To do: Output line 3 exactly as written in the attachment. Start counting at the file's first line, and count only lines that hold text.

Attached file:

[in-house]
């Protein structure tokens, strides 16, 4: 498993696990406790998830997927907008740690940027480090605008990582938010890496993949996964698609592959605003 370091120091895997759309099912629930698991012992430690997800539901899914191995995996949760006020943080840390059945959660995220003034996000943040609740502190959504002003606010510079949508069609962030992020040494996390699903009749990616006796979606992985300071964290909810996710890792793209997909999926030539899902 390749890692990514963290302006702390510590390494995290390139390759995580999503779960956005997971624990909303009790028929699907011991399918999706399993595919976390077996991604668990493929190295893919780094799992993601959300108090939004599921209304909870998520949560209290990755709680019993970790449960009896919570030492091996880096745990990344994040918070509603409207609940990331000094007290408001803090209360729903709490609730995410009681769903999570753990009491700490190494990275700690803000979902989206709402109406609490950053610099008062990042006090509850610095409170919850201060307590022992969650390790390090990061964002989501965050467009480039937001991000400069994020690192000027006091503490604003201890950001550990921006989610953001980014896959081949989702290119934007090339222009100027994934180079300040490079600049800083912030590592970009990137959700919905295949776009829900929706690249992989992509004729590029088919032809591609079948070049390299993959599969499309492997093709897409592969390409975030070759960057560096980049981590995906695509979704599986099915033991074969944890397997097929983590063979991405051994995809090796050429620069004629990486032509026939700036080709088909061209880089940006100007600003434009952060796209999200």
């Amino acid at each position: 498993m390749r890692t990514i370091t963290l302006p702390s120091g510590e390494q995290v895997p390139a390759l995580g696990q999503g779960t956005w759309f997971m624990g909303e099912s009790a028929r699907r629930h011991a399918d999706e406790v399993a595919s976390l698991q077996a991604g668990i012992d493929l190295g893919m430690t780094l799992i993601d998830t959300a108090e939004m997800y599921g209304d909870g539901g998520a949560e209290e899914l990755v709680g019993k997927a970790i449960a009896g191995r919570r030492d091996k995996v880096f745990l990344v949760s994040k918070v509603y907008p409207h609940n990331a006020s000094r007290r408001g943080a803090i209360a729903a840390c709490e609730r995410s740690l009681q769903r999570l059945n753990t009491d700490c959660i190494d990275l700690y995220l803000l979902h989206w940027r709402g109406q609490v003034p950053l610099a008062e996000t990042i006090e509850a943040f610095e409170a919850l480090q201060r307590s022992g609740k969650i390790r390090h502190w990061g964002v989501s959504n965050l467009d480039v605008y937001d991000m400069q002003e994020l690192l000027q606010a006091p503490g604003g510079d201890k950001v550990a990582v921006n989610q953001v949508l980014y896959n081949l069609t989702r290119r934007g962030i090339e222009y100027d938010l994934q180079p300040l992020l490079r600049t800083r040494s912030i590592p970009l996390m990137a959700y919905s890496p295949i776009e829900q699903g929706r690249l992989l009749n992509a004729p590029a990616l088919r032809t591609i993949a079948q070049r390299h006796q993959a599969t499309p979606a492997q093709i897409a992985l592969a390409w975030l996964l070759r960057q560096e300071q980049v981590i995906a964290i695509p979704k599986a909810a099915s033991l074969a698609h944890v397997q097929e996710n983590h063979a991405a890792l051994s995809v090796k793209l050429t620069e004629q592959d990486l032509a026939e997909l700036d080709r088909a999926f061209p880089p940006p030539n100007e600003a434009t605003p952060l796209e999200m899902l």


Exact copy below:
């Amino acid at each position: 498993m390749r890692t990514i370091t963290l302006p702390s120091g510590e390494q995290v895997p390139a390759l995580g696990q999503g779960t956005w759309f997971m624990g909303e099912s009790a028929r699907r629930h011991a399918d999706e406790v399993a595919s976390l698991q077996a991604g668990i012992d493929l190295g893919m430690t780094l799992i993601d998830t959300a108090e939004m997800y599921g209304d909870g539901g998520a949560e209290e899914l990755v709680g019993k997927a970790i449960a009896g191995r919570r030492d091996k995996v880096f745990l990344v949760s994040k918070v509603y907008p409207h609940n990331a006020s000094r007290r408001g943080a803090i209360a729903a840390c709490e609730r995410s740690l009681q769903r999570l059945n753990t009491d700490c959660i190494d990275l700690y995220l803000l979902h989206w940027r709402g109406q609490v003034p950053l610099a008062e996000t990042i006090e509850a943040f610095e409170a919850l480090q201060r307590s022992g609740k969650i390790r390090h502190w990061g964002v989501s959504n965050l467009d480039v605008y937001d991000m400069q002003e994020l690192l000027q606010a006091p503490g604003g510079d201890k950001v550990a990582v921006n989610q953001v949508l980014y896959n081949l069609t989702r290119r934007g962030i090339e222009y100027d938010l994934q180079p300040l992020l490079r600049t800083r040494s912030i590592p970009l996390m990137a959700y919905s890496p295949i776009e829900q699903g929706r690249l992989l009749n992509a004729p590029a990616l088919r032809t591609i993949a079948q070049r390299h006796q993959a599969t499309p979606a492997q093709i897409a992985l592969a390409w975030l996964l070759r960057q560096e300071q980049v981590i995906a964290i695509p979704k599986a909810a099915s033991l074969a698609h944890v397997q097929e996710n983590h063979a991405a890792l051994s995809v090796k793209l050429t620069e004629q592959d990486l032509a026939e997909l700036d080709r088909a999926f061209p880089p940006p030539n100007e600003a434009t605003p952060l796209e999200m899902l």